Tag Archives: Tasty Minstrel Games

How Greed Are You? The Game

pic2773860Thief’s Market Review
This game was launched on Kickstarter by Tasty Minstrel Games, designed by Dave Chalker. It’s a small box game, for 3-5 players. But don’t be fooled, the game is not “small” at all. At first this caught my interest because of the price was cheap and the shipping was so affordable. So I was like “what the heck, let’s back it!”. Well let’s see how the game really is.

The Theme and Artworks
I am not particularly fond with the theme and artworks. It has an okay theme, about thieves doing business in their free time? Just kidding. The artworks are not really my favorite, but it’s okay and you can still enjoy the images, comical and fun. Okay, serious, the game is about splitting up the loot of your last job (remember, you all are thieves) and spend them to get what you want in the market. The back story is that players are a group of thieves, which have been back from their “interesting” looting activity and now the real deal takes place, they need to divvy up the loot and spend their shares to get what they need to help them carve their way to be the one and only, King of Thieves.


The Components
The dice are what make the game really interesting. The dice are plenty inside a box of that size and they’re custom black dice with colorful symbols. What’s not to love? Though the symbols shown on some of the dice were not really painted well enough, so some icons do not have solid colors compared with others. The cards are in good quality, though they’re not linen finished, but you still can fit them in the box even after you sleeved them (I used premium Mayday sleeves). The coin and point tokens are okay. The small box is good enough to fit all the components, fully packed, and I love the smooth laminated finished on its box.


The Game Play
The main idea is to get the most infamy points at the end of the game, he/she will be crowned as King of Thieves, it has a card for it, not a real crown, so please be content with just that. Before the game starts, shuffle the cards based on the alphabet shown on its back, place it face down to form three separate decks (A,B,C), draw 5 cards from deck A. Choose a first player and give him the first player marker. The game starts with the first player rolls the available loot dice, and place the first player marker and all the dice roll results to the center of the table as a loot pool. Then the first player choose what to take from the loot pool. He can take anything, all or just some. He even can take the first player marker back. Then the player to His left, choose to take from the loot pool or from any player who has any loot in front of them. If He decided to take from a player, he takes all but 1 from the player’s loot, and return it to the pool (it can be a loot die or the first player marker, if it’s a loot die, He re-roll the die first). So this process is repeated until everyone has a loot in front of them. Then the next phase is to spend those loot, starting from the player with the first player marker and continues clockwise. Players can spend their loot to buy a card from the display, they return all the dice used to buy the card back to the center. In addition, they can spend one or more coins to be any symbol to buy the card. And then they can cash in their infamy symbol with points and gold bag symbols with coins. After all players finish their turns, more cards are revealed, if the current deck is depleted, five more cards from the next deck are drawn and available for next round. If it’s the last deck, the game will end.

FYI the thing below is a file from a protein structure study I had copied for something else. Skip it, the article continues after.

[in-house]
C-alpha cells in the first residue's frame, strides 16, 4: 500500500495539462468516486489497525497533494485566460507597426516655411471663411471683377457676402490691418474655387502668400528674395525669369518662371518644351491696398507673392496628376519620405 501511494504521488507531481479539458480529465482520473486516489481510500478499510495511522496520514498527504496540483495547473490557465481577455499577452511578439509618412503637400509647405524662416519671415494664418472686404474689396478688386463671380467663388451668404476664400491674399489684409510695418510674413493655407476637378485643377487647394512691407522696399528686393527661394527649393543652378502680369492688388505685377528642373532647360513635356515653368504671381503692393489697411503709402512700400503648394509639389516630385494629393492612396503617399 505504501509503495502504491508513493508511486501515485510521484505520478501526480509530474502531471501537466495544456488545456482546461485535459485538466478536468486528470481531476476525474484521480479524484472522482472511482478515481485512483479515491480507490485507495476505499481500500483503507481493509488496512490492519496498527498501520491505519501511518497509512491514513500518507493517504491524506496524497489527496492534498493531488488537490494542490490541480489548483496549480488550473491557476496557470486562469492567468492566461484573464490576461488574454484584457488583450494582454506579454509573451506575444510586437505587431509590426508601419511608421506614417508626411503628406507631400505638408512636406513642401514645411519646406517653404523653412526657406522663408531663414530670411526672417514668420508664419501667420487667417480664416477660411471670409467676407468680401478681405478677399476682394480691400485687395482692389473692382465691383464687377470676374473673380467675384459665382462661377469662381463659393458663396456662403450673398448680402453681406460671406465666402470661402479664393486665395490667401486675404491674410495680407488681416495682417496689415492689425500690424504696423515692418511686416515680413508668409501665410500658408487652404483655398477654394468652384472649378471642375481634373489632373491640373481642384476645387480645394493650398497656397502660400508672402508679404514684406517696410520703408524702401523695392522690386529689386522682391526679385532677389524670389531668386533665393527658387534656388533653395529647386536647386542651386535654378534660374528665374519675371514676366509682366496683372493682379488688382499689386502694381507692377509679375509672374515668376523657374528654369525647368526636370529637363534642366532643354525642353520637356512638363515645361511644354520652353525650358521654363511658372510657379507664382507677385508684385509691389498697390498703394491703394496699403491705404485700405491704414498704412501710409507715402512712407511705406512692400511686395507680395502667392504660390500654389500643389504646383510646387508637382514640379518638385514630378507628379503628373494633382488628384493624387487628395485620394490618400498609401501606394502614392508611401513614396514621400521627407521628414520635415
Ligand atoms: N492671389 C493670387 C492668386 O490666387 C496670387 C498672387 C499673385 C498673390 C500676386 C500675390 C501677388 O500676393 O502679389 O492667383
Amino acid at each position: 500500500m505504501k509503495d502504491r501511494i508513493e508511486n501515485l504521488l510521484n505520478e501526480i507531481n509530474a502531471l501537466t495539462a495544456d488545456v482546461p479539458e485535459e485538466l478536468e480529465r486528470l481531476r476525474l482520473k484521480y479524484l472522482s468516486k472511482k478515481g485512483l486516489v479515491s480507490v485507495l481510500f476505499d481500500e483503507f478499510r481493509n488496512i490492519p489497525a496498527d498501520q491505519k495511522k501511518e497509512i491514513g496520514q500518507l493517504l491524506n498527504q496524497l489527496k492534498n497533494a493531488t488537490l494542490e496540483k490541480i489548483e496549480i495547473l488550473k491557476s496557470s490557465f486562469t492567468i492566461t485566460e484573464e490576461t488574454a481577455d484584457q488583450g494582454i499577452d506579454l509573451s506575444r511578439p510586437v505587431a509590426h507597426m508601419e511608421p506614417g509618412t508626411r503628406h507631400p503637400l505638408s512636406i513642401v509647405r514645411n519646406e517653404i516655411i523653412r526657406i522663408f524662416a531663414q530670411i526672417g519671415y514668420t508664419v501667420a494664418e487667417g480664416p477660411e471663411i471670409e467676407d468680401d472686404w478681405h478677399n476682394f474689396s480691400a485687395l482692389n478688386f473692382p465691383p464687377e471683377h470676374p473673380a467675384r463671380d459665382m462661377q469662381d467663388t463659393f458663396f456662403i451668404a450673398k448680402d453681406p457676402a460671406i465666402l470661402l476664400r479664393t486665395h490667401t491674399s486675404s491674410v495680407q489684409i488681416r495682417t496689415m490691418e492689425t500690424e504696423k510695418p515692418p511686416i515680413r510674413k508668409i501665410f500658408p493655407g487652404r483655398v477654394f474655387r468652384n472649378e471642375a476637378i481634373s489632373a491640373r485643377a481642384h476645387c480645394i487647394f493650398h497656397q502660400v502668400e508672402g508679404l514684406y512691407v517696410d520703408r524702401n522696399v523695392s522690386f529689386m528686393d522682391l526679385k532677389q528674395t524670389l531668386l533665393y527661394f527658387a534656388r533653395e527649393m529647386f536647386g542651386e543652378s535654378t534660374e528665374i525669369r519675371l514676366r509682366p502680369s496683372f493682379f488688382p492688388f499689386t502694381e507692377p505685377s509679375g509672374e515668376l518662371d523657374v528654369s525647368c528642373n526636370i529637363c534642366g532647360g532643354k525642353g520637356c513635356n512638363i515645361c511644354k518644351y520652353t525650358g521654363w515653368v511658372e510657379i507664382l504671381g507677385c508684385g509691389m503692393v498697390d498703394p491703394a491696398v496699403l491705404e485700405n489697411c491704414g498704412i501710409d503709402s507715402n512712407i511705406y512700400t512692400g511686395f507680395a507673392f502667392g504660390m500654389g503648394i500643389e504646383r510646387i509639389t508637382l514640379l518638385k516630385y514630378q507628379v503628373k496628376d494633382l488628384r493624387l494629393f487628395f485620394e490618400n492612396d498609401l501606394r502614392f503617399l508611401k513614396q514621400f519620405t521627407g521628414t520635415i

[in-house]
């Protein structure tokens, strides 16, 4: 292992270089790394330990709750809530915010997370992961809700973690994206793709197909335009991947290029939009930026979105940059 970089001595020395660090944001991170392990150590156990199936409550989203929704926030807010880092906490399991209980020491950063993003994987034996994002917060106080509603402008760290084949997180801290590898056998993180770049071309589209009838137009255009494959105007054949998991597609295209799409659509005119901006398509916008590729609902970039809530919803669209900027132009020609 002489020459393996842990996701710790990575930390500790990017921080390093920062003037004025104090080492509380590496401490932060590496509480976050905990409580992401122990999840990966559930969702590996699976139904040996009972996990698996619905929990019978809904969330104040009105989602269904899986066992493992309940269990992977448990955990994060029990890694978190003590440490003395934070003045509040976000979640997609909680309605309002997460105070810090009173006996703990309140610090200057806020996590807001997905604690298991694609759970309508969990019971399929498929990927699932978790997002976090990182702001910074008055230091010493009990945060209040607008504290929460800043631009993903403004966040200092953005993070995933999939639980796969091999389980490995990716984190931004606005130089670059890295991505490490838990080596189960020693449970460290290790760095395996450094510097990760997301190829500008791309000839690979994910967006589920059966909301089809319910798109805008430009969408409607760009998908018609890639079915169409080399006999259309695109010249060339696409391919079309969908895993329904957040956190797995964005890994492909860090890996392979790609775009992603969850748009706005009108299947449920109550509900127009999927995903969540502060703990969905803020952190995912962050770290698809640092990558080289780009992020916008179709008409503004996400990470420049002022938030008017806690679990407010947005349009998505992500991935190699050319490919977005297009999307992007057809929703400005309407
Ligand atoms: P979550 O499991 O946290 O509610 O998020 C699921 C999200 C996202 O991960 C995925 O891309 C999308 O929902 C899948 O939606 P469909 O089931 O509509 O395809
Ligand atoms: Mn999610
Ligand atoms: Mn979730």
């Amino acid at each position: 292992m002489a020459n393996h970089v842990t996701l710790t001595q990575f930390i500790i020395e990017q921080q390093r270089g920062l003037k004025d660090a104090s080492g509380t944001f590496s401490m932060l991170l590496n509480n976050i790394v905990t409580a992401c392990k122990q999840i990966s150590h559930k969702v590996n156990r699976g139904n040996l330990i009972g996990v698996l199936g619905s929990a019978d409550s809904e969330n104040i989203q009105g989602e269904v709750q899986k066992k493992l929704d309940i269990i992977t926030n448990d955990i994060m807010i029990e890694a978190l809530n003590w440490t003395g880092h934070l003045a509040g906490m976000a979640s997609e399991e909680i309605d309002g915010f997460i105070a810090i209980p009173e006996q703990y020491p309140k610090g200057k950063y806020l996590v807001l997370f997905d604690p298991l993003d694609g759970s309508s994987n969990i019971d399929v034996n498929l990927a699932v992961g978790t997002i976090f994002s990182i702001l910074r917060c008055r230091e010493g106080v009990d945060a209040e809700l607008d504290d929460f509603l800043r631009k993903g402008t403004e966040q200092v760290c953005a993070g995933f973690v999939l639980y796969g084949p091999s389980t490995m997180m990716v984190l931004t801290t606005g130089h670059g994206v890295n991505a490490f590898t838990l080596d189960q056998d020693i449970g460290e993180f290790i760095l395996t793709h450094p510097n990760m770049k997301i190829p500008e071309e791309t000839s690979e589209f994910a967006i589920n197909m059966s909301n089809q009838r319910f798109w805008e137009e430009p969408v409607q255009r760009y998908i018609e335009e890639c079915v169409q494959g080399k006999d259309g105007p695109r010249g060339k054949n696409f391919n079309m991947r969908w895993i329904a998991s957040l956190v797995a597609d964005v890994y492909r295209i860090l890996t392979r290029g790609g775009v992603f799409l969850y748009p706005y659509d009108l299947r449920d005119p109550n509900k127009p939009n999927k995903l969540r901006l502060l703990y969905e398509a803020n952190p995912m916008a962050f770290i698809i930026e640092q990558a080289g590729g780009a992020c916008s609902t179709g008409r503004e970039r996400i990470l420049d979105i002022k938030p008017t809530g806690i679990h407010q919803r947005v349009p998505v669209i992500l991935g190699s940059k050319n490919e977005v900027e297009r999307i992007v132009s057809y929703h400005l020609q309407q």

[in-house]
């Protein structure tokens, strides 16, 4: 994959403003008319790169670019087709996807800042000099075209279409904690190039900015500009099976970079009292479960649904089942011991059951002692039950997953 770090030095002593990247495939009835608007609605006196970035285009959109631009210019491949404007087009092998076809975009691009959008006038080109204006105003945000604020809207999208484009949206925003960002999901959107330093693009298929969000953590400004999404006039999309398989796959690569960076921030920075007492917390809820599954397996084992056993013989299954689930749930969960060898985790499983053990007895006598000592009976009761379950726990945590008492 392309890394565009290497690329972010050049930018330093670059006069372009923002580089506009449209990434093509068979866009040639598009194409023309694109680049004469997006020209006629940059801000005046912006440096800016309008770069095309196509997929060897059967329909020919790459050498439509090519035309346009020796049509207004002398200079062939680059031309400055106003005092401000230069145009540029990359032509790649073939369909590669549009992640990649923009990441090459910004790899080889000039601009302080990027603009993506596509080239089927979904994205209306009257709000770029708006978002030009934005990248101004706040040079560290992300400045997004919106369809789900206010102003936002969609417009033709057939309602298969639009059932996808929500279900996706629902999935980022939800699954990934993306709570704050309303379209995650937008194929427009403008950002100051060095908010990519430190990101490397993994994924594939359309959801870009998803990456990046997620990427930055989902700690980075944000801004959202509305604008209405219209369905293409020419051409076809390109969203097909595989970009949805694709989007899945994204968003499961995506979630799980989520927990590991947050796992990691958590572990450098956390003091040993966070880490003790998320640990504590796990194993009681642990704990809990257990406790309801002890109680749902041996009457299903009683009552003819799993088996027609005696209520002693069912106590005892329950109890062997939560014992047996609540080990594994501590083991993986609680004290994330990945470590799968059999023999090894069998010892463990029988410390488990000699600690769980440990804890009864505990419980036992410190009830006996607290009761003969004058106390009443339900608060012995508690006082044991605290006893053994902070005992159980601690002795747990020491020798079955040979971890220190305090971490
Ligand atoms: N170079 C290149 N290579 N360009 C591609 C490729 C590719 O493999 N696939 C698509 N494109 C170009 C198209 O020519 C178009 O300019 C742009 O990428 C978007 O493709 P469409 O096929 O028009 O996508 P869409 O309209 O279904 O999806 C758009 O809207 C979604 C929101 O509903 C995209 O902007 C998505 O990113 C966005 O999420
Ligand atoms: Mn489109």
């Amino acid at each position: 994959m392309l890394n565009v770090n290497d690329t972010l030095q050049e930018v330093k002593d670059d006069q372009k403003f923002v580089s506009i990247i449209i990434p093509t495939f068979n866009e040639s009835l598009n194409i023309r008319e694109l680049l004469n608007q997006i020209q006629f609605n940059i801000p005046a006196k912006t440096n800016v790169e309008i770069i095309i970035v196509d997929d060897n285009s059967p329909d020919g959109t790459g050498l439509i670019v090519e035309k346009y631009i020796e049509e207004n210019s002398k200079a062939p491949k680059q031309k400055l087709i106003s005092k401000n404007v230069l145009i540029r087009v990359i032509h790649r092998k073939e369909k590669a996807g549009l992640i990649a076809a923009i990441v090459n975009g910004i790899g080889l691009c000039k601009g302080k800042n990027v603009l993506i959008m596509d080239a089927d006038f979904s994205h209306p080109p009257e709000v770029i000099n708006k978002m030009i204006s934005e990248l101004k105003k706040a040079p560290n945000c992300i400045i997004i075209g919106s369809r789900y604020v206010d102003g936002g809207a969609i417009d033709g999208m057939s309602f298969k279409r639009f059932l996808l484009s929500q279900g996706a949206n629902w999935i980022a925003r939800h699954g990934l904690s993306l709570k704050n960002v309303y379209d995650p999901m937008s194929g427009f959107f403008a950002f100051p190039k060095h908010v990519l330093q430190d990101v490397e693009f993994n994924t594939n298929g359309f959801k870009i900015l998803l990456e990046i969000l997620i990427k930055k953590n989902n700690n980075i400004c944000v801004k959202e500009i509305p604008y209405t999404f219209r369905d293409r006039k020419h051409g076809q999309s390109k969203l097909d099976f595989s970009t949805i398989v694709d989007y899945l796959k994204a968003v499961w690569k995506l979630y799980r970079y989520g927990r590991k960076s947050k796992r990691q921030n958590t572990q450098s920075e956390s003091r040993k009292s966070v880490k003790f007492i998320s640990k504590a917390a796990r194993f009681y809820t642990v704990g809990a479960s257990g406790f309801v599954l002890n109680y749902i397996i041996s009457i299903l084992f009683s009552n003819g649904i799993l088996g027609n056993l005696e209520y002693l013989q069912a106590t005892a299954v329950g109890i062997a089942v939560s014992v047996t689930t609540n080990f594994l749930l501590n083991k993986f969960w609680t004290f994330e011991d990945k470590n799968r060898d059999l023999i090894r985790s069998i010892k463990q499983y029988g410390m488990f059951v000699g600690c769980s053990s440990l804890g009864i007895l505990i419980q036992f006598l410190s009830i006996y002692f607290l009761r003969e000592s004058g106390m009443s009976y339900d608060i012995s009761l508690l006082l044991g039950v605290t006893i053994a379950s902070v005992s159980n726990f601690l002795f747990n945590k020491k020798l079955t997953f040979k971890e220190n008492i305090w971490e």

So what are the cards do? Some give infamy points but most of them give passive or active benefits that can help players during their turns. This is also one of the many interests about the game, the core idea here is to build your tableau the best you can to gain the most points. The cards are divided into 3 decks, with labels from A to C. It uses cards from deck A and then as the game progresses continued to deck B and C. As the decks changed, the cards get better and eventually offer huge potential points for players.


The Replay Value
It has some replay value, since all the cards are usually not used in a game, so there often some cases that some cards will not come up in a game. This gives probability and a bit of adaptability with the available cards to build the tableau. Aside from the cards, which is common in tableau building games, one thing that really stands out in this game is the dice mechanic. Okay, it’s just a dice-rolling mechanic but what makes it really interesting and unusual is its distribution. Players have the chance (especially the first player) to get all the dice they need, but there’s a catch. The designer made a brilliant system to incorporate interactive mechanic for players to get their dice. So basically the first player, can and may take all the dice, but that’s not the wisest thing to do, since other players will eventually loot them from his possession. Even if he took only some of the dice, others will decide whether it is okay or not to let him be. The dice amount are limited based on number of players, this what makes it interesting, since in equal perception, there should be an average amount of dice that a player can get, for example in a 5-players game, the game uses 13 dice, which in average there should be 2.6 dice available for each player (not to mention the first player marker). Getting more than the average amount would incite interesting decision by other players, and another factor is what symbols are available in this round relates with the cards available. To some extent the game really has flexibility aspect in the form of what dice and cards available. But aside from all of that, the ugly truth is that people sees things very simple and with the competitive nature of the game, it’s not easy to get away with more dice than the average without other players screwing while they have the chance.